Should wine critics allow personal stylistic preferences affect their judgments on wine?
I recently had a discussion on twitter with a respected US wine critic from a major publication, who kept emphasizing that personal stylistic preferences had no place in his ratings. He was quite insistent.
It’s a question I haven’t really considered before. I like the idea that a critic can be objective and assess wines for every palate. If you are a big magazine, and give a single critic the remit to rate the wines from one country or region, then you need to spin this angle, and instruct the critic to be even handed to all producers. The critic is, after all, writing for all the readers of a magazine.
Thus you have created the myth of an individual critic as a global arbiter of style.
Admirable as this sentiment is, I don’t think this can work in practice. At some level, a critic will have to make a call on style, because some wines force you into this. In practice, even critics who profess to leave their personal style preferences to one side when they assess wine, can’t seem to do this in practice.
Why? Because of balance.
Balance is important in wine, and it’s a style call. This makes it quite personal.
Look at the tastings carried out by The World of Fine Wine. They have three expert tasters on each panel, and the individual scores are given. More common than not, there is wide divergence in the scores. You could conclude a number of things from this: that some tasters are better than others, for example. Or, that people have different tastes, and try as they may to be objective in their criticism, they can’t be, fully. I’ll settle for the latter.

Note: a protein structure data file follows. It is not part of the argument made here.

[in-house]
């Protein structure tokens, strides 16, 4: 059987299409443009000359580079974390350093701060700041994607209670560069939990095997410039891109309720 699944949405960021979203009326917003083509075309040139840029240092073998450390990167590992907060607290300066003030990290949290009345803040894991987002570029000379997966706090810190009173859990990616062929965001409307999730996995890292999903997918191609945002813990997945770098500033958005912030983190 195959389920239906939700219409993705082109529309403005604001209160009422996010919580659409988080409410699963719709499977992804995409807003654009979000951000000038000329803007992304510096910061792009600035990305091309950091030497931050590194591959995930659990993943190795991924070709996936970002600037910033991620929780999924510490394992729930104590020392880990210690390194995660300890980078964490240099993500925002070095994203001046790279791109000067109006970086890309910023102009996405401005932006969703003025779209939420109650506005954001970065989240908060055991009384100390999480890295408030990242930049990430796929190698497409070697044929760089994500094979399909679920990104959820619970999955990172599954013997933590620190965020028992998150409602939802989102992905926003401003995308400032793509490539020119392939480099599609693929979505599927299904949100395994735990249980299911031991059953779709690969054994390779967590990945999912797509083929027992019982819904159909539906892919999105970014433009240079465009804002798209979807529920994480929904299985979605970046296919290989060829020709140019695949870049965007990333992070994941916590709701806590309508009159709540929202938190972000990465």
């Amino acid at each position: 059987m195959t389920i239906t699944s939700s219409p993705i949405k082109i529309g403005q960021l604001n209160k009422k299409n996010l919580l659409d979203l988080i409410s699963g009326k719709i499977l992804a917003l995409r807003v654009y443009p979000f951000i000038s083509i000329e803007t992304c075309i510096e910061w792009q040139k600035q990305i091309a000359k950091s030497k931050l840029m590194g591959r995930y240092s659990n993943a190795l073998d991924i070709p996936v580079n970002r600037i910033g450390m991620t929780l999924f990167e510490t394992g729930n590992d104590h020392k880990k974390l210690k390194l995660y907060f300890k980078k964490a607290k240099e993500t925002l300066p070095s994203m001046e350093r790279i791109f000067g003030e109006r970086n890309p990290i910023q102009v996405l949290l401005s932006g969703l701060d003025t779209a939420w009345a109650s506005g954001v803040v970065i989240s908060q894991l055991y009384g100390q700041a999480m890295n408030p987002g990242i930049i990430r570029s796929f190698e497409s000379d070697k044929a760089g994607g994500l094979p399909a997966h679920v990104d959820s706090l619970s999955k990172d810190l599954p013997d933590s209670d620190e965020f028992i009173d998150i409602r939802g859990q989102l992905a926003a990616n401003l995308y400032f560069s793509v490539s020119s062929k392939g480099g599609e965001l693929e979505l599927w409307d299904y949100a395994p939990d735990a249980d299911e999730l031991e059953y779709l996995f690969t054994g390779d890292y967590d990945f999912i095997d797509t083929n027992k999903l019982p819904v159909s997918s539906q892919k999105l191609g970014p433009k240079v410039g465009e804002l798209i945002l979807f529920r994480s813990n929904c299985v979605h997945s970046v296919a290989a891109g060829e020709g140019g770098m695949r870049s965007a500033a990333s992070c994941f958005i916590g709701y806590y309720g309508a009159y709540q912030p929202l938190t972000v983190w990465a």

Look at spoofulated wines (here I am exposing my style preferences). Take a new world red wine at 15.5% alcohol with lots of spicy new oak, and sweet liqueur-like dead fruit fruit, with added acidity sticking out like a sore thumb. As a critic, do you say ‘I don’t like this style of wine,’ and yet score it 94/100 because ‘it is very well made in its style’? Or do you say, ‘this wine is unbalanced and quite disgusting to drink,’ and give it a low score?
The sorts of critics who score these monster, childish wines very highly often say that they are not judging style. But put an elegant, fresh, pure Loire Cabernet Franc in front of them and there’s a good chance they will call it thin, weedy and undrinkable. We have probably all seen this happen! When they travel to the northern Rhône they fawn over the ripe oaky wines with no sense of place, and ignore the fresh, vital, peppery Syrahs that could have come from nowhere else.
I believe you have to be open-minded, and recognize well made wines in a variety of styles. But only to a point: certain styles of wine are not legitimate. A wine grower needs to produce and intelligent, sensible interpretation of her or his terroir. And for the writer, it’s just not possible to separate out style preferences from doing a proper job as a wine critic.
You can’t go so far as to hate entire genres of wines if you want to be a useful critic. But you do need to make a call on styles. It’s a myth to think that there is some objective measure of wine quality that professional critics can tap into. Yet many critics choose to project this image of wine criticism to their readers.